Butler-Tarkington residents begin neighborhood patrols

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INDIANAPOLIS, Ind (Feb. 2, 2016)-- Following a violent summer, the Butler-Tarkington neighborhood has calmed down. Residents have stepped-up and helped contribute to 112 days without a fatal shooting.

Although progress has been made, community leaders are hoping to change the identity of the neighborhood and make an impact on the local youth.

In order to keep the peace, Butler-Tarkington residents started walking patrols.

The first walk started at 40th and Boulevard Tuesday night.  It began with a quick prayer and then the work began.

"The more engagement we can do with the kids, then the police will have to do less engaging with our kids," said resident Wallace Nash.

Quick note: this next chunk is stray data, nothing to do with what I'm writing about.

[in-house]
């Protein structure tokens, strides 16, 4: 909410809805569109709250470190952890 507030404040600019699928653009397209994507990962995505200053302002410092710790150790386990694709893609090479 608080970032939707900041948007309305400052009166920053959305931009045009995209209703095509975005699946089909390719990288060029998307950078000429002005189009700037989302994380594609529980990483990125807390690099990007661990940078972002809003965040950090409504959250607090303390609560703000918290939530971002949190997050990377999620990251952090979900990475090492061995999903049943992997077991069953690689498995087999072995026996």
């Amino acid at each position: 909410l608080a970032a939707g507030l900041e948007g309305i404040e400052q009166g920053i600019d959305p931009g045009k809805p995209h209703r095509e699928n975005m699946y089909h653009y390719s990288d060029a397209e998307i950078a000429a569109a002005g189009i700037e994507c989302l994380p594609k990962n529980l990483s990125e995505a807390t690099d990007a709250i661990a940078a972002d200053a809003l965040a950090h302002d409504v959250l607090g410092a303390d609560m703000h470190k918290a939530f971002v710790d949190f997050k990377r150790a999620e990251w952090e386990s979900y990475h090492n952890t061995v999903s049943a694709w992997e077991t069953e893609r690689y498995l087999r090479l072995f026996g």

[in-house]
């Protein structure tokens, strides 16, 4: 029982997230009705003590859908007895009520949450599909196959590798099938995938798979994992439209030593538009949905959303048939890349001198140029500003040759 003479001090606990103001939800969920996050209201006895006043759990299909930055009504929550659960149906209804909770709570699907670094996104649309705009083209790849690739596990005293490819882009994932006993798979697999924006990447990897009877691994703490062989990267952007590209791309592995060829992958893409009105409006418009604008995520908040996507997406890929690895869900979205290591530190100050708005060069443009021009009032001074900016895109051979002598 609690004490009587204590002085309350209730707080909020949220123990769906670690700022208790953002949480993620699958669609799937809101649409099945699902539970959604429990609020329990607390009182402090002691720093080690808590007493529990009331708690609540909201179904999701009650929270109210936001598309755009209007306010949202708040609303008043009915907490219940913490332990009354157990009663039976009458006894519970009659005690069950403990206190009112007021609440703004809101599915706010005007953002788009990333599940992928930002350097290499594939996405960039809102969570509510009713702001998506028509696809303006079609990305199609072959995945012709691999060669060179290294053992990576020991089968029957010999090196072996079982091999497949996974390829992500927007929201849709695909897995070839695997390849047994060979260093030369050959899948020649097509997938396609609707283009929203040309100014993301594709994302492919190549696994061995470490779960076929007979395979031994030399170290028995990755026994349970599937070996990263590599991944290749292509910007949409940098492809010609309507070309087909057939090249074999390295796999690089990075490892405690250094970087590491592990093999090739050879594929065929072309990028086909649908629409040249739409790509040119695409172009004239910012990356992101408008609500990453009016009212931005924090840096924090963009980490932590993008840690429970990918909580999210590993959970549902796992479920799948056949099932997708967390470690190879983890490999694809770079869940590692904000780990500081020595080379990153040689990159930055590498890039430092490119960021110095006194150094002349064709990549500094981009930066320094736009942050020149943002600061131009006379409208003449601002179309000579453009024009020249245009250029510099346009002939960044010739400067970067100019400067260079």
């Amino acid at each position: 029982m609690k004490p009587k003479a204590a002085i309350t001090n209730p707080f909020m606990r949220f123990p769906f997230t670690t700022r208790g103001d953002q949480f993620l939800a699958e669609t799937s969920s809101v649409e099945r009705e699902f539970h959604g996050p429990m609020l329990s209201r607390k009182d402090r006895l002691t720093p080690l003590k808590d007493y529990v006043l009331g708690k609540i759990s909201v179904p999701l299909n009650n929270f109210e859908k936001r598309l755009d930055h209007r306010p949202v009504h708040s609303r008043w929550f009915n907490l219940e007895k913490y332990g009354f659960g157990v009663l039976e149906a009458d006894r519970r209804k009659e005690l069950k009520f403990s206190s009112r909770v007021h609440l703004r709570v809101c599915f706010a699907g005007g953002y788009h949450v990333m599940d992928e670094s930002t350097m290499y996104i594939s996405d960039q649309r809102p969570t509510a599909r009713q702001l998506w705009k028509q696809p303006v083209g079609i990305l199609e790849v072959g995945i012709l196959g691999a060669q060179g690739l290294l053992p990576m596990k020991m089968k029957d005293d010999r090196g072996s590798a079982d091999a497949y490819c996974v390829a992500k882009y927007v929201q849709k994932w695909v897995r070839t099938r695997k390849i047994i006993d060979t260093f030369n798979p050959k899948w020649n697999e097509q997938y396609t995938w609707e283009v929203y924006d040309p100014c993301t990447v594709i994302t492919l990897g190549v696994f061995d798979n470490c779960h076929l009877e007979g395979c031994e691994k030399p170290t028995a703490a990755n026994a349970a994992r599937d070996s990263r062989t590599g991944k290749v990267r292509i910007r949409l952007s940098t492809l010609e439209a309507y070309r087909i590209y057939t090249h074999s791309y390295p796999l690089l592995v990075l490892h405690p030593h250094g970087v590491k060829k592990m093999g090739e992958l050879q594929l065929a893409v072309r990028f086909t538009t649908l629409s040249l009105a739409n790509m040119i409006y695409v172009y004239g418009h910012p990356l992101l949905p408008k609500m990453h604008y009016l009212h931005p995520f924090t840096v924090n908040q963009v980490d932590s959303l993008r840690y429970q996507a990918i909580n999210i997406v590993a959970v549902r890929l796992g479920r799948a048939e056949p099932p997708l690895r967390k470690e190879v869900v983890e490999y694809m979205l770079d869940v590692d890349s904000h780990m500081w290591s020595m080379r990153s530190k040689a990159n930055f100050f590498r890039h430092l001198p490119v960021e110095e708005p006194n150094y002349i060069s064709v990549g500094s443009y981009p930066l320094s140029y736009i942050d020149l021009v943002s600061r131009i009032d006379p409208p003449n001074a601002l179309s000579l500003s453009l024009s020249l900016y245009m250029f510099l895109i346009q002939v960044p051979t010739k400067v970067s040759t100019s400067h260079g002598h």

Rev. Charles Harrison and the Indianapolis Ten Point Coalition have been patrolling neighborhoods for year. He offered advice on how to successfully navigate walking patrols.

"What it does is send a message to people in the community who are involved in the criminal activity that the neighborhood is standing-up," said Harrison.

"It's real quiet and this is the way it should be," said Nash.

For 112 days, the neighborhood has been quiet. Residents in this neighborhood aren't taking anything for granted.

"I raised my kids here, I lost my son in this neighborhood," said Greg Wilson.

Wilson lost his son to gun violence along with close family friend Clarence "Wade" Havvard.  Also, there are still no answers for what happened at 3918 Graceland Avenue.  Deshaun Swanson, 10, was inside his home at that address when he was shot and killed in a drive-by.

"I don't know how they live with themselves when they know what they did to people in this community," said Wilson.